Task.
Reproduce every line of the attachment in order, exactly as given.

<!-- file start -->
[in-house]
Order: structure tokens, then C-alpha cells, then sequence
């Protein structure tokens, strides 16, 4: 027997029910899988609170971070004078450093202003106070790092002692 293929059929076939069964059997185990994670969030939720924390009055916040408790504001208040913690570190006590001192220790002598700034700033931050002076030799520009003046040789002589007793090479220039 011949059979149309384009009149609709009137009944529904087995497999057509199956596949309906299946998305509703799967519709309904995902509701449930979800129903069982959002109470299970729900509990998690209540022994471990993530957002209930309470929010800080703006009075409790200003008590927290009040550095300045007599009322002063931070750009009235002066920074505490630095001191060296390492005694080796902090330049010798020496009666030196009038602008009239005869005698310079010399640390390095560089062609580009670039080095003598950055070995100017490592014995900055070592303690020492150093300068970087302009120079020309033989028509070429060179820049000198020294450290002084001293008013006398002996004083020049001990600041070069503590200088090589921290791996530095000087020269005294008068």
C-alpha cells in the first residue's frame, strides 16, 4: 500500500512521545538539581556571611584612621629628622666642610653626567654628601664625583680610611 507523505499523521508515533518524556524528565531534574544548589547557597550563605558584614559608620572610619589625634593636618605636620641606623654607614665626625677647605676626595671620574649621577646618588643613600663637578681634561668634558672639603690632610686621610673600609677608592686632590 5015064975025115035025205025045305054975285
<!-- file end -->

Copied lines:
[in-house]
Order: structure tokens, then C-alpha cells, then sequence
């Protein structure tokens, strides 16, 4: 027997029910899988609170971070004078450093202003106070790092002692 293929059929076939069964059997185990994670969030939720924390009055916040408790504001208040913690570190006590001192220790002598700034700033931050002076030799520009003046040789002589007793090479220039 011949059979149309384009009149609709009137009944529904087995497999057509199956596949309906299946998305509703799967519709309904995902509701449930979800129903069982959002109470299970729900509990998690209540022994471990993530957002209930309470929010800080703006009075409790200003008590927290009040550095300045007599009322002063931070750009009235002066920074505490630095001191060296390492005694080796902090330049010798020496009666030196009038602008009239005869005698310079010399640390390095560089062609580009670039080095003598950055070995100017490592014995900055070592303690020492150093300068970087302009120079020309033989028509070429060179820049000198020294450290002084001293008013006398002996004083020049001990600041070069503590200088090589921290791996530095000087020269005294008068």
C-alpha cells in the first residue's frame, strides 16, 4: 500500500512521545538539581556571611584612621629628622666642610653626567654628601664625583680610611 507523505499523521508515533518524556524528565531534574544548589547557597550563605558584614559608620572610619589625634593636618605636620641606623654607614665626625677647605676626595671620574649621577646618588643613600663637578681634561668634558672639603690632610686621610673600609677608592686632590 5015064975025115035025205025045305054975285